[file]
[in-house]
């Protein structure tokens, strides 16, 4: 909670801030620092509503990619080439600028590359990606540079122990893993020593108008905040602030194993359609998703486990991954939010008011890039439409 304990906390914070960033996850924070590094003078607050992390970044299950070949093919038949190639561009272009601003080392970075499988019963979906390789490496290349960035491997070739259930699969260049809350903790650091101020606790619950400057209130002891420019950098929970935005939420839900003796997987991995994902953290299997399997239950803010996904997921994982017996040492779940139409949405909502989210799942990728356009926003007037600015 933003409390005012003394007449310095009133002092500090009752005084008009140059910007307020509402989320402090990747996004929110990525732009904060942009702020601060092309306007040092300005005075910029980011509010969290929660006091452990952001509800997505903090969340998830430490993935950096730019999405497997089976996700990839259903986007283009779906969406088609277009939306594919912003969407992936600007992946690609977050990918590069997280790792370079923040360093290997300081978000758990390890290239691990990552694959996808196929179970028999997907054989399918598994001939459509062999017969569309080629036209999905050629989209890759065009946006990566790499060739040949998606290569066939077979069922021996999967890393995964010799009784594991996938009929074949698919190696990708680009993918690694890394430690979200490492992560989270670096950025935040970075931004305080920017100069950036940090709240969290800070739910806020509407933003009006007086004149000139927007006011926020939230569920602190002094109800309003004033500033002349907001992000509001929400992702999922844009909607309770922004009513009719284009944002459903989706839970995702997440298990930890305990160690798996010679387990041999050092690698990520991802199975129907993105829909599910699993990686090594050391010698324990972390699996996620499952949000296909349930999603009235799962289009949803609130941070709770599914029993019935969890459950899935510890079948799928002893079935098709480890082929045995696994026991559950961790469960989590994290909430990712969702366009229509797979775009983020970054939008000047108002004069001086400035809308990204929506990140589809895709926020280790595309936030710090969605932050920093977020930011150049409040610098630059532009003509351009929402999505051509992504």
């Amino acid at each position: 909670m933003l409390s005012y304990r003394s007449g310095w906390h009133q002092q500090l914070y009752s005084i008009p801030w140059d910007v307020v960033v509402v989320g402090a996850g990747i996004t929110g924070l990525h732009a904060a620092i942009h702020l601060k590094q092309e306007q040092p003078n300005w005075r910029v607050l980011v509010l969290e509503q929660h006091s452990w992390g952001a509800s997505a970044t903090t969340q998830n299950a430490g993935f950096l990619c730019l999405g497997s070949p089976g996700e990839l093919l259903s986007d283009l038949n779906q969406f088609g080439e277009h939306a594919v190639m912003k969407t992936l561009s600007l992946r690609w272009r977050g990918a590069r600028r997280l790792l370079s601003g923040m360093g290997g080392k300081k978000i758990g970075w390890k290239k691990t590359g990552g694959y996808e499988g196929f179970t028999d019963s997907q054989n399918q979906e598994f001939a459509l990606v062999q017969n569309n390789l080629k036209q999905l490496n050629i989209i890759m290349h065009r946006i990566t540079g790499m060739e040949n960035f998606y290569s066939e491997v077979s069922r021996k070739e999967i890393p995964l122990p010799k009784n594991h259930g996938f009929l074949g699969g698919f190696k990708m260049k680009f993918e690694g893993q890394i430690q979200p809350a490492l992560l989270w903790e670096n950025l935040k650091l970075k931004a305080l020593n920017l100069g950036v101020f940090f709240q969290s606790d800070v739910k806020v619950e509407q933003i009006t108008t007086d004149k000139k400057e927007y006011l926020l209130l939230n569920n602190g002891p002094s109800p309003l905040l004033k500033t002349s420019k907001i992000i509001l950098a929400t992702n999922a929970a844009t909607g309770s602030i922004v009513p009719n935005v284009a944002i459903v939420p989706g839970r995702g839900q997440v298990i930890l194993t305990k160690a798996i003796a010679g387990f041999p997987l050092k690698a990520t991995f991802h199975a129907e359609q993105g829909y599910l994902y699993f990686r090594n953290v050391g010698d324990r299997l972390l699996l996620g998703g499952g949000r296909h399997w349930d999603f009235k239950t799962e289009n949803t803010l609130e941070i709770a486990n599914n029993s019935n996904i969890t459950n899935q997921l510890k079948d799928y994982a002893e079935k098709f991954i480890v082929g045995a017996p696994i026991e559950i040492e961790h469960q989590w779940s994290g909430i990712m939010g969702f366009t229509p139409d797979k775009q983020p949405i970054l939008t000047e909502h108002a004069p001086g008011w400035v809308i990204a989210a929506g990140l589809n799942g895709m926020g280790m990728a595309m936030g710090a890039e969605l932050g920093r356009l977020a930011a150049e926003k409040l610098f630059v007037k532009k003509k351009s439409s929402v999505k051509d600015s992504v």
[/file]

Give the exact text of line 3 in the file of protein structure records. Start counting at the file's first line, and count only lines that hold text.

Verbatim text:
């Amino acid at each position: 909670m933003l409390s005012y304990r003394s007449g310095w906390h009133q002092q500090l914070y009752s005084i008009p801030w140059d910007v307020v960033v509402v989320g402090a996850g990747i996004t929110g924070l990525h732009a904060a620092i942009h702020l601060k590094q092309e306007q040092p003078n300005w005075r910029v607050l980011v509010l969290e509503q929660h006091s452990w992390g952001a509800s997505a970044t903090t969340q998830n299950a430490g993935f950096l990619c730019l999405g497997s070949p089976g996700e990839l093919l259903s986007d283009l038949n779906q969406f088609g080439e277009h939306a594919v190639m912003k969407t992936l561009s600007l992946r690609w272009r977050g990918a590069r600028r997280l790792l370079s601003g923040m360093g290997g080392k300081k978000i758990g970075w390890k290239k691990t590359g990552g694959y996808e499988g196929f179970t028999d019963s997907q054989n399918q979906e598994f001939a459509l990606v062999q017969n569309n390789l080629k036209q999905l490496n050629i989209i890759m290349h065009r946006i990566t540079g790499m060739e040949n960035f998606y290569s066939e491997v077979s069922r021996k070739e999967i890393p995964l122990p010799k009784n594991h259930g996938f009929l074949g699969g698919f190696k990708m260049k680009f993918e690694g893993q890394i430690q979200p809350a490492l992560l989270w903790e670096n950025l935040k650091l970075k931004a305080l020593n920017l100069g950036v101020f940090f709240q969290s606790d800070v739910k806020v619950e509407q933003i009006t108008t007086d004149k000139k400057e927007y006011l926020l209130l939230n569920n602190g002891p002094s109800p309003l905040l004033k500033t002349s420019k907001i992000i509001l950098a929400t992702n999922a929970a844009t909607g309770s602030i922004v009513p009719n935005v284009a944002i459903v939420p989706g839970r995702g839900q997440v298990i930890l194993t305990k160690a798996i003796a010679g387990f041999p997987l050092k690698a990520t991995f991802h199975a129907e359609q993105g829909y599910l994902y699993f990686r090594n953290v050391g010698d324990r299997l972390l699996l996620g998703g499952g949000r296909h399997w349930d999603f009235k239950t799962e289009n949803t803010l609130e941070i709770a486990n599914n029993s019935n996904i969890t459950n899935q997921l510890k079948d799928y994982a002893e079935k098709f991954i480890v082929g045995a017996p696994i026991e559950i040492e961790h469960q989590w779940s994290g909430i990712m939010g969702f366009t229509p139409d797979k775009q983020p949405i970054l939008t000047e909502h108002a004069p001086g008011w400035v809308i990204a989210a929506g990140l589809n799942g895709m926020g280790m990728a595309m936030g710090a890039e969605l932050g920093r356009l977020a930011a150049e926003k409040l610098f630059v007037k532009k003509k351009s439409s929402v999505k051509d600015s992504v």